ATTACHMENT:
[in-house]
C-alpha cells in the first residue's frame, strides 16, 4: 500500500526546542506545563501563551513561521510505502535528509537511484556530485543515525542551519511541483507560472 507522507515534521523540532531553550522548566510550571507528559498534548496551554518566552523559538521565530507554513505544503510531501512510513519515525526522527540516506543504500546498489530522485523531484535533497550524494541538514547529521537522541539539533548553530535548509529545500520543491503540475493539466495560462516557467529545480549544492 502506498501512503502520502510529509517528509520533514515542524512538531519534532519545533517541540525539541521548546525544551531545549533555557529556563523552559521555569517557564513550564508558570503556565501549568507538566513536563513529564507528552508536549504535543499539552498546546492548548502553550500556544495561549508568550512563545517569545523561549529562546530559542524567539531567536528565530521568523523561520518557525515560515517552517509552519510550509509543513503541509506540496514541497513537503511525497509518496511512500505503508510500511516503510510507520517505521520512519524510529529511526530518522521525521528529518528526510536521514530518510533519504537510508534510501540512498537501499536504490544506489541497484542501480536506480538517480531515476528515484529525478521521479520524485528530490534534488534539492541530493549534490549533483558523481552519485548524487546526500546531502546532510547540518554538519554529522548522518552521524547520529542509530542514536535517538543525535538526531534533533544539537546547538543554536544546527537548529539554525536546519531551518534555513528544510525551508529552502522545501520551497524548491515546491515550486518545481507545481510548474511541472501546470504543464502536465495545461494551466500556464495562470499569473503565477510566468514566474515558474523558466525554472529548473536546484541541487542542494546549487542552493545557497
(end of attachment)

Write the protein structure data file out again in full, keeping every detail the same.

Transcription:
[in-house]
C-alpha cells in the first residue's frame, strides 16, 4: 500500500526546542506545563501563551513561521510505502535528509537511484556530485543515525542551519511541483507560472 507522507515534521523540532531553550522548566510550571507528559498534548496551554518566552523559538521565530507554513505544503510531501512510513519515525526522527540516506543504500546498489530522485523531484535533497550524494541538514547529521537522541539539533548553530535548509529545500520543491503540475493539466495560462516557467529545480549544492 502506498501512503502520502510529509517528509520533514515542524512538531519534532519545533517541540525539541521548546525544551531545549533555557529556563523552559521555569517557564513550564508558570503556565501549568507538566513536563513529564507528552508536549504535543499539552498546546492548548502553550500556544495561549508568550512563545517569545523561549529562546530559542524567539531567536528565530521568523523561520518557525515560515517552517509552519510550509509543513503541509506540496514541497513537503511525497509518496511512500505503508510500511516503510510507520517505521520512519524510529529511526530518522521525521528529518528526510536521514530518510533519504537510508534510501540512498537501499536504490544506489541497484542501480536506480538517480531515476528515484529525478521521479520524485528530490534534488534539492541530493549534490549533483558523481552519485548524487546526500546531502546532510547540518554538519554529522548522518552521524547520529542509530542514536535517538543525535538526531534533533544539537546547538543554536544546527537548529539554525536546519531551518534555513528544510525551508529552502522545501520551497524548491515546491515550486518545481507545481510548474511541472501546470504543464502536465495545461494551466500556464495562470499569473503565477510566468514566474515558474523558466525554472529548473536546484541541487542542494546549487542552493545557497